News State Northern Territory One Nation’s Pauline Hanson in Uluru, and ready to climb
Updated:

One Nation’s Pauline Hanson in Uluru, and ready to climb

pauline hanson uluru
Pauline Hanson at Uluru with Reggie and Cassidy Uluru from the Anangu Mayatja Council of Elders, and the Nine Network's Martin King. Photo: Twitter
Share
Tweet Share Reddit Pin Email

One Nation leader Pauline Hanson has travelled to Uluru after controversially calling for indigenous leaders to overturn their pending ban on climbing the rock.

Senator Hanson said she would attempt to climb Uluru on Wednesday, weather permitting, although strong winds in the area are an issue.

About 3pm (AEST) on Wednesday, she tweeted that she had been given permission by two traditional owners – Reggie and Cassidy Uluru of the Anangu Mayatja Council of Elders – to make the climb.

Senator Hanson said the Anangu Mayatja Council had invited her to the area to discuss their future after her criticism of the decision to ban climbing from later this year.

“I arrived yesterday afternoon and held talks with the two sons of Paddy Uluru, who was the traditional owner and other family members,” Senator Hanson said on her Facebook page.

“Today I will meet with around 15 of their Anangu Mayatja Council of Elders and attempt to climb the rock if the wind has dropped off.

“I’ll keep you posted.”

In 2017, the Uluru-Kata Tjuta National Park Board voted unanimously to close the climb in a decision widely welcomed by indigenous leaders who said it recognised the cultural significance of the site and would “right an historic wrong”.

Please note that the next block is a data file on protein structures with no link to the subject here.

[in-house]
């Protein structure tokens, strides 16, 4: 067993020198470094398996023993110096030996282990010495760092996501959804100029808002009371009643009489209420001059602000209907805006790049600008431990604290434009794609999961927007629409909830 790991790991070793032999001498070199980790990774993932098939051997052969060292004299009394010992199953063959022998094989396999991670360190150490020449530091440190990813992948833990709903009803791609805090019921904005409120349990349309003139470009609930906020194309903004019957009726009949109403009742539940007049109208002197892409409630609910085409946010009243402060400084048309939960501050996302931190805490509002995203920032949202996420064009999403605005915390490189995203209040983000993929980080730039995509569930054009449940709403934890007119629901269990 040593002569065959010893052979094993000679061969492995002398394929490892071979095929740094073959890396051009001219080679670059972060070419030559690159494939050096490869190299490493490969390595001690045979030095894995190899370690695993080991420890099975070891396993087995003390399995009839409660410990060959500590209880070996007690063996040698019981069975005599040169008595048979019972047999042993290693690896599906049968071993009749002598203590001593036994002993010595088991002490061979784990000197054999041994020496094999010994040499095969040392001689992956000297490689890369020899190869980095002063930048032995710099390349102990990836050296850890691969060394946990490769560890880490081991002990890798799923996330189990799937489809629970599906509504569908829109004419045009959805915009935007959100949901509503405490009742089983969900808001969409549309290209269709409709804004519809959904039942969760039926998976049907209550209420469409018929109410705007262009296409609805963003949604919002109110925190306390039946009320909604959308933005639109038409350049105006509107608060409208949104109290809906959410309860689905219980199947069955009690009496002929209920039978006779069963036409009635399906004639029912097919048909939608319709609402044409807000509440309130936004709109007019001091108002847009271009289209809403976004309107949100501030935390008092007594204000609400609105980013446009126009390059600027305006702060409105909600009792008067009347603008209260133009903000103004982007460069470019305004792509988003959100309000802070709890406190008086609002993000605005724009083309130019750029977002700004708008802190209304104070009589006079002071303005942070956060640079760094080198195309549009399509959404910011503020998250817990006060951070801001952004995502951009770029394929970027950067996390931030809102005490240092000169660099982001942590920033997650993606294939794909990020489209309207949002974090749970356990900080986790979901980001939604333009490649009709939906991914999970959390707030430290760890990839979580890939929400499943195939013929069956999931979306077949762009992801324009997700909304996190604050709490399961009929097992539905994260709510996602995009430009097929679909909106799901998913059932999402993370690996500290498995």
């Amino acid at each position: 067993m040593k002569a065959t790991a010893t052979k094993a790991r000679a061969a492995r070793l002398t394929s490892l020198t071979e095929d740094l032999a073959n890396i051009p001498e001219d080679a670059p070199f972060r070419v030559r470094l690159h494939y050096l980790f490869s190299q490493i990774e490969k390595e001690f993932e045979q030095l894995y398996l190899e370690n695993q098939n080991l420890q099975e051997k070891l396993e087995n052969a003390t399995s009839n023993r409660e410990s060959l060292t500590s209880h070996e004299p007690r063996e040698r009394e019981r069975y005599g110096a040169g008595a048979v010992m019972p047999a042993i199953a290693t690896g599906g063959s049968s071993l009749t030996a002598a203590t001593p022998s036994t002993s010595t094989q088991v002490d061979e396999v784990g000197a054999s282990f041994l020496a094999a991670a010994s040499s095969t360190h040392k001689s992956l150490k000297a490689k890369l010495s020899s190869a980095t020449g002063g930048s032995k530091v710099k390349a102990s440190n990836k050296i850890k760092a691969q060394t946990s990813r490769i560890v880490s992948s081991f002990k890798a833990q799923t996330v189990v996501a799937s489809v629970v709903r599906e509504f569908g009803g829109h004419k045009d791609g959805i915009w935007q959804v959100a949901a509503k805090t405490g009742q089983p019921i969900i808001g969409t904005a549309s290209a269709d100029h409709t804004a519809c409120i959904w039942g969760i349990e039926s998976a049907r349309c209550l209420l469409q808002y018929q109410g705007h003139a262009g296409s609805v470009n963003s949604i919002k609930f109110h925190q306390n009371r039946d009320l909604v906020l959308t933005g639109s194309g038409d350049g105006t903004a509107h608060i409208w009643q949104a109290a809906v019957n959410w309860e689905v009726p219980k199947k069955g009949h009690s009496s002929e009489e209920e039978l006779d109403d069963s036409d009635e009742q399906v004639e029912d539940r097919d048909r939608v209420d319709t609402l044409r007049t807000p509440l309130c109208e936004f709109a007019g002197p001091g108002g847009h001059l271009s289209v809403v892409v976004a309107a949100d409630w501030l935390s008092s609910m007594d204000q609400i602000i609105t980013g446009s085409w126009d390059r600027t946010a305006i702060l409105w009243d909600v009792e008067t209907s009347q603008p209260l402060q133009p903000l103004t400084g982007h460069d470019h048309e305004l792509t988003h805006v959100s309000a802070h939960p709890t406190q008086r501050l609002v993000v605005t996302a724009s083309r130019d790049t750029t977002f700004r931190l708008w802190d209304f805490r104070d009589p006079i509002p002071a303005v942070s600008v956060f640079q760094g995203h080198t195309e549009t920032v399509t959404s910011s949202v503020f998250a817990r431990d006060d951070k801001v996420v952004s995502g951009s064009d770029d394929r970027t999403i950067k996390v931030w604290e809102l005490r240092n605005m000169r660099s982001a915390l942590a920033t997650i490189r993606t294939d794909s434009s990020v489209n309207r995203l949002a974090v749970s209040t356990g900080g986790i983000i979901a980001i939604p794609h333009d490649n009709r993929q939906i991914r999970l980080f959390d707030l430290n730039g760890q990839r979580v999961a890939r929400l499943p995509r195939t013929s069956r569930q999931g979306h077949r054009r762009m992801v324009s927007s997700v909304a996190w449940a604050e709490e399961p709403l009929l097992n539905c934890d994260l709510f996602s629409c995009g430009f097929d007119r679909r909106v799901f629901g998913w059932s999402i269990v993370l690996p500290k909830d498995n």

The last day to climb has been set for October 26.

“This decision has been a very long time coming and our thoughts are with the elders who have longed for this day but are no longer with us to celebrate it,” Central Land Council director David Ross said at the time.

As the deadline draws closer, however, the area has been overwhelmed with tourists flocking to make the climb. There have been complaints of tourists trespassing, camping illegally and dumping rubbish in an “influx of waste”.

In recent comments, Senator Hanson likened the looming ban to closing Bondi Beach.

“The fact is, it’s money-making. It’s giving jobs to indigenous communities, and you’ve got thousands of tourists who go there every year and want to climb the rock,” she said.

About 300,000 people visit the area each year but the number who opt to climb Uluru has been steadily falling.

Figures from Parks Australia indicated only 16 per cent of visitors to the park made the climb between 2011 and 2015, down from about 74 per cent in the 1990s.

Though there has been a spike in recent months, most likely because of the impending ban.

Senator Hanson’s vow to climb Uluru was met with considerable criticism on social media though comments to her Facebook page also indicated a level of support.

-with AAP